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552[jslint] Re: Undefined variable

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  • sandyhead25
    May 29, 2009
      --- In jslint_com@yahoogroups.com, "Jakob Kruse" <kruse@...> wrote:
      > Hasn't this all gotten a little far from the original problem?
      > The way I understood it, it had to do with "namespaces". If you have two javascript files that both declare some functionality in the same namespace, and you're not sure if you'll be using one file, the other file, or both files (or you are sure but all three cases exist in various parts of the application), then you do need "special tricks" (i.e. not just creating the namespace and putting stuff in it) to avoid the contents of the second file removing everything declared by the first.
      > The simple trick is to start both files like this:
      > var Namespace = Namespace || {};
      > No need to check if Namespace has already been declared, just use the rather powerful 'or' operator.
      > /Jakob
      > ----- Original Message -----
      > From: sandyhead25
      > [mailto:austin.cheney@...]
      > To: jslint_com@yahoogroups.com
      > Sent: Fri,
      > 29 May 2009 01:23:48 +0200
      > Subject: [jslint] Re: Undefined variable
      > > The most correct answer is not test to see if a variable is defined. You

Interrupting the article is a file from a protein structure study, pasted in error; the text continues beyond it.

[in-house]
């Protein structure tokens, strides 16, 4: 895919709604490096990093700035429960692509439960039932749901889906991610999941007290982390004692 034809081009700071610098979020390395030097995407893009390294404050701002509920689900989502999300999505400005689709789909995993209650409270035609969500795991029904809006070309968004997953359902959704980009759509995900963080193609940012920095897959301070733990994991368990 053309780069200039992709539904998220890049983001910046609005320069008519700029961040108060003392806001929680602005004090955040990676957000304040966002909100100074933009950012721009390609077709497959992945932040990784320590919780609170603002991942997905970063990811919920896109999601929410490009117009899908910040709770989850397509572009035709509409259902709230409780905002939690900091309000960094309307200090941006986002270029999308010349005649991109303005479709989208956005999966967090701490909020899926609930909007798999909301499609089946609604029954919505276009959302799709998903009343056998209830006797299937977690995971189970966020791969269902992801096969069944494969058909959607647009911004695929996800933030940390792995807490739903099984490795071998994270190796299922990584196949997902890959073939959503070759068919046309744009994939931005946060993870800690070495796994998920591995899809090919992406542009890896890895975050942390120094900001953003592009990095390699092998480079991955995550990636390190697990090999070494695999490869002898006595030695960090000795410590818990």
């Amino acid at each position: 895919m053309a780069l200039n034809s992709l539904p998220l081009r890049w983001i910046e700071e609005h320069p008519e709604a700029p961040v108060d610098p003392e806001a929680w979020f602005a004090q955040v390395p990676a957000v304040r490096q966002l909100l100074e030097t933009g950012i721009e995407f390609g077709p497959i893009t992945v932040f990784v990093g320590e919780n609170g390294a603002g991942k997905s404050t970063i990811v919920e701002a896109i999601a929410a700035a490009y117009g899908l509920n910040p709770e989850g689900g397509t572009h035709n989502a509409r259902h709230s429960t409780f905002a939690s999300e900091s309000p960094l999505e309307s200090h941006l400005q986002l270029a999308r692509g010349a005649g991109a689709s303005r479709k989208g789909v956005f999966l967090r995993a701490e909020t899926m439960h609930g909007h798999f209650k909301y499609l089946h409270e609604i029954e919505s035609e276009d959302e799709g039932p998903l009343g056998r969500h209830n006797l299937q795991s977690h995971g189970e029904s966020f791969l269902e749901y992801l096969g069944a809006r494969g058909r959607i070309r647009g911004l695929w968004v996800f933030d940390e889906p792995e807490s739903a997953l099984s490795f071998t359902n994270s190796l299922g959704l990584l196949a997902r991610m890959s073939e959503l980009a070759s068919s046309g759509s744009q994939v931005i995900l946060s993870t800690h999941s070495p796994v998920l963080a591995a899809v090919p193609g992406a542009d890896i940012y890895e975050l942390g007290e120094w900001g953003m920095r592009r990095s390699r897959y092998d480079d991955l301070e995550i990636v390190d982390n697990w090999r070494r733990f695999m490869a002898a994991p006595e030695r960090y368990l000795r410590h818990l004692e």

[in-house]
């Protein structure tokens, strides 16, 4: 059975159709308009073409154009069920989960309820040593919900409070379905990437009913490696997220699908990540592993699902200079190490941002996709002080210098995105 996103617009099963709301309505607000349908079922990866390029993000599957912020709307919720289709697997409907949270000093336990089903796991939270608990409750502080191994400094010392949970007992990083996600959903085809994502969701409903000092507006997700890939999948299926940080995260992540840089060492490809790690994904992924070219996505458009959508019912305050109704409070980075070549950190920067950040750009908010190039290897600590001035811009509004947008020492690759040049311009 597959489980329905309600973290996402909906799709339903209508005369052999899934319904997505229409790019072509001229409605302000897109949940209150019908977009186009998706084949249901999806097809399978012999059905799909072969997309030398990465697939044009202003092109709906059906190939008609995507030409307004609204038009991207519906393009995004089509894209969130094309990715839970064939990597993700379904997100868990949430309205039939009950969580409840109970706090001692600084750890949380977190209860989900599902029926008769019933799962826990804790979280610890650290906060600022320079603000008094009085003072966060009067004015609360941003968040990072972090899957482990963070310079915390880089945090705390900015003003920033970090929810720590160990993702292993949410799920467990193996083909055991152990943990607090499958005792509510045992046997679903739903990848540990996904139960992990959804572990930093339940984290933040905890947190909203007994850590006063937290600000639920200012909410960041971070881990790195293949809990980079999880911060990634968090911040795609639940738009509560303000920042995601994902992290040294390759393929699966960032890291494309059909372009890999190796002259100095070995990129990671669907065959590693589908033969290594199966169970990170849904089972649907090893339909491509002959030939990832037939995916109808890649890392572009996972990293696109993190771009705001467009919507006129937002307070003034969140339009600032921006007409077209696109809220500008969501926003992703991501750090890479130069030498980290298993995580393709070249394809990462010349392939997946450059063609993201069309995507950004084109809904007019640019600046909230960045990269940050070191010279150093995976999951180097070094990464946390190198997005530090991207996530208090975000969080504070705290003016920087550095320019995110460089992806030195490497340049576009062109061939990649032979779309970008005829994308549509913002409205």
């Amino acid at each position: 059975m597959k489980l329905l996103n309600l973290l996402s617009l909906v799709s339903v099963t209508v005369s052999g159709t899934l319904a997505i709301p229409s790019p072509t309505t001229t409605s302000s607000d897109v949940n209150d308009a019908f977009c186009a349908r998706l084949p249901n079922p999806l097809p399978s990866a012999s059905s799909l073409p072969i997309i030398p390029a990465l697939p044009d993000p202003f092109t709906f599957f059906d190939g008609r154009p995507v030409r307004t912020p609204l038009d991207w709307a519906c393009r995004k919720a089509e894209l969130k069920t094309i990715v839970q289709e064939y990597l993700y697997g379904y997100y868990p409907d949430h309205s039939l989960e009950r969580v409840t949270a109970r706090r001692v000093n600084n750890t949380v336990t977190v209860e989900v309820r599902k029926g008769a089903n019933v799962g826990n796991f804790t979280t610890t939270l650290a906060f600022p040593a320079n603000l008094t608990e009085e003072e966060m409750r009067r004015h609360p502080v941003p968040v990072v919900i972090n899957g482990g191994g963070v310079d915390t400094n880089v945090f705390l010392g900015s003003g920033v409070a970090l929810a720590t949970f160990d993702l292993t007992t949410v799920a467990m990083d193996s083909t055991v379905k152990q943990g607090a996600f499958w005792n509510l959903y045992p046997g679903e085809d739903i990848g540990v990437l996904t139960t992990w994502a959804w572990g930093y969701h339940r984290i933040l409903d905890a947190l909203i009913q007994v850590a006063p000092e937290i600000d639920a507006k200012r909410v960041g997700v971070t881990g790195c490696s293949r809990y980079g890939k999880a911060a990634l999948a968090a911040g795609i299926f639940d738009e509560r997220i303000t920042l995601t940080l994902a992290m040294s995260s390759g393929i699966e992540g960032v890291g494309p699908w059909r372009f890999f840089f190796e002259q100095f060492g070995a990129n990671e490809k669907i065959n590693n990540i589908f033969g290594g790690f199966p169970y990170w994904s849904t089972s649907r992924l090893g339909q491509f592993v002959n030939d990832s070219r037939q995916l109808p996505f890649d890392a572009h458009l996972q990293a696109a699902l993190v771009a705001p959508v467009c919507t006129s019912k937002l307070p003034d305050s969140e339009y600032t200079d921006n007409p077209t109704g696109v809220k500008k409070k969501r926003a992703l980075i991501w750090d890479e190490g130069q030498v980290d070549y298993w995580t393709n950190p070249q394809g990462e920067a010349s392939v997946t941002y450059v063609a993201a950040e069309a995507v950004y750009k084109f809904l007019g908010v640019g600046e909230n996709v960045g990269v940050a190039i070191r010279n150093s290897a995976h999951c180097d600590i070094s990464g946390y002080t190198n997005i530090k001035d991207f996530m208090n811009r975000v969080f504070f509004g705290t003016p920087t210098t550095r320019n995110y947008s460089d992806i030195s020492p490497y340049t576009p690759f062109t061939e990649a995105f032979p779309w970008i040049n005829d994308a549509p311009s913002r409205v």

> > should never have to make such a test unless you are receiving code from
      > > other parties for execution, which is a very bad idea for countless reasons.
      > > If you are writing your own code you should know what variables you are
      > > defining even if the application is very large with complex scoping and
      > > closures.
      > >
      > > The way to ensure this is never a problem is to define your variables first
      > > according to the scope you desire. If that is global then the first thing
      > > in your code should be:
      > >
      > > var a, b, c, d, other_var_name;
      > >
      > > Notice that no value is assigned to those variables. They are merely
      > > declared. Now, you can assign those variables at any time in your
      > > application. If you never assign some of those variables JSLint will tell
      > > you in bold "Unused".
      > >
      > > The only time I have seen this inaccurately reported is in regard to
      > > immediate invocation of a function declared as a variable the same time it
      > > is being declared. Example:
      > >
      > > var a, b,
      > > c = (function () {
      > > do or report something automatically
      > > }());
      > >
      > > In that example JSLint would report var c as unused, which is not accurate.
      > > I do understand why JSLint reports in that way, because the function is
      > > buried within a declaration and there is no evidence of its existence
      > > outside the declaration, which is exactly what it is testing for to
      > > determine "Unused".
      > >
      > > Any rate declare all your variable names first then you don't have to test
      > > to see if something is declared. Instead you only have to ensure it is
      > > used, and if not then remove it.
      > >
      > >

      In that case it is even more simple. If two named values exist within the same scope the only that survives is the one that is declared last. If it is a matter of functions competing for the same scope from different JS files the only one that survives is the one that is in the file sourced last into the HTML.
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